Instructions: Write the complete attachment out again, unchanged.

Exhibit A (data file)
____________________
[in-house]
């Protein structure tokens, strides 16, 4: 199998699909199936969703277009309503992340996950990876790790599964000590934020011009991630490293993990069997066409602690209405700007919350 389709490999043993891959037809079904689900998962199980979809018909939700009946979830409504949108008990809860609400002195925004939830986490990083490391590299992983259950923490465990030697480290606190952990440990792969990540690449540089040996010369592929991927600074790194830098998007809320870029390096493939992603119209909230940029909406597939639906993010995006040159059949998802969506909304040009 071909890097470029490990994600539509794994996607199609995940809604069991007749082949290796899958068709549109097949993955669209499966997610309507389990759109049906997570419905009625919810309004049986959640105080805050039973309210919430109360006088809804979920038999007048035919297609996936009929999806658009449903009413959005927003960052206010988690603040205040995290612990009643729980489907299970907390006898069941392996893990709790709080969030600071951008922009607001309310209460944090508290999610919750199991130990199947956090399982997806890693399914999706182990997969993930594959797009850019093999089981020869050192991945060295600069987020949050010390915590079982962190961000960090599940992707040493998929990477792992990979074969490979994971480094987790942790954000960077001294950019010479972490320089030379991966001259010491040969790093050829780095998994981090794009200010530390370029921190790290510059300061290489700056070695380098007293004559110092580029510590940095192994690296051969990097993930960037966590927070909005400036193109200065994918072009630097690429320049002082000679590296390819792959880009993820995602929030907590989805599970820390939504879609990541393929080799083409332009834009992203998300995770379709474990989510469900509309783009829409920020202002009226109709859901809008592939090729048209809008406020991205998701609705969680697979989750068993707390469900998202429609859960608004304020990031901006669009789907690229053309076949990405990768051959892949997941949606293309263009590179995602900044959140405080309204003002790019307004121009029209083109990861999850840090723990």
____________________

[in-house]
């Protein structure tokens, strides 16, 4: 199998699909199936969703277009309503992340996950990876790790599964000590934020011009991630490293993990069997066409602690209405700007919350 389709490999043993891959037809079904689900998962199980979809018909939700009946979830409504949108008990809860609400002195925004939830986490990083490391590299992983259950923490465990030697480290606190952990440990792969990540690449540089040996010369592929991927600074790194830098998007809320870029390096493939992603119209909230940029909406597939639906993010995006040159059949998802969506909304040009 071909890097470029490990994600539509794994996607199609995940809604069991007749082949290796899958068709549109097949993955669209499966997610309507389990759109049906997570419905009625919810309004049986959640105080805050039973309210919430109360006088809804979920038999007048035919297609996936009929999806658009449903009413959005927003960052206010988690603040205040995290612990009643729980489907299970907390006898069941392996893990709790709080969030600071951008922009607001309310209460944090508290999610919750199991130990199947956090399982997806890693399914999706182990997969993930594959797009850019093999089981020869050192991945060295600069987020949050010390915590079982962190961000960090599940992707040493998929990477792992990979074969490979994971480094987790942790954000960077001294950019010479972490320089030379991966001259010491040969790093050829780095998994981090794009200010530390370029921190790290510059300061290489700056070695380098007293004559110092580029510590940095192994690296051969990097993930960037966590927070909005400036193109200065994918072009630097690429320049002082000679590296390819792959880009993820995602929030907590989805599970820390939504879609990541393929080799083409332009834009992203998300995770379709474990989510469900509309783009829409920020202002009226109709859901809008592939090729048209809008406020991205998701609705969680697979989750068993707390469900998202429609859960608004304020990031901006669009789907690229053309076949990405990768051959892949997941949606293309263009590179995602900044959140405080309204003002790019307004121009029209083109990861999850840090723990």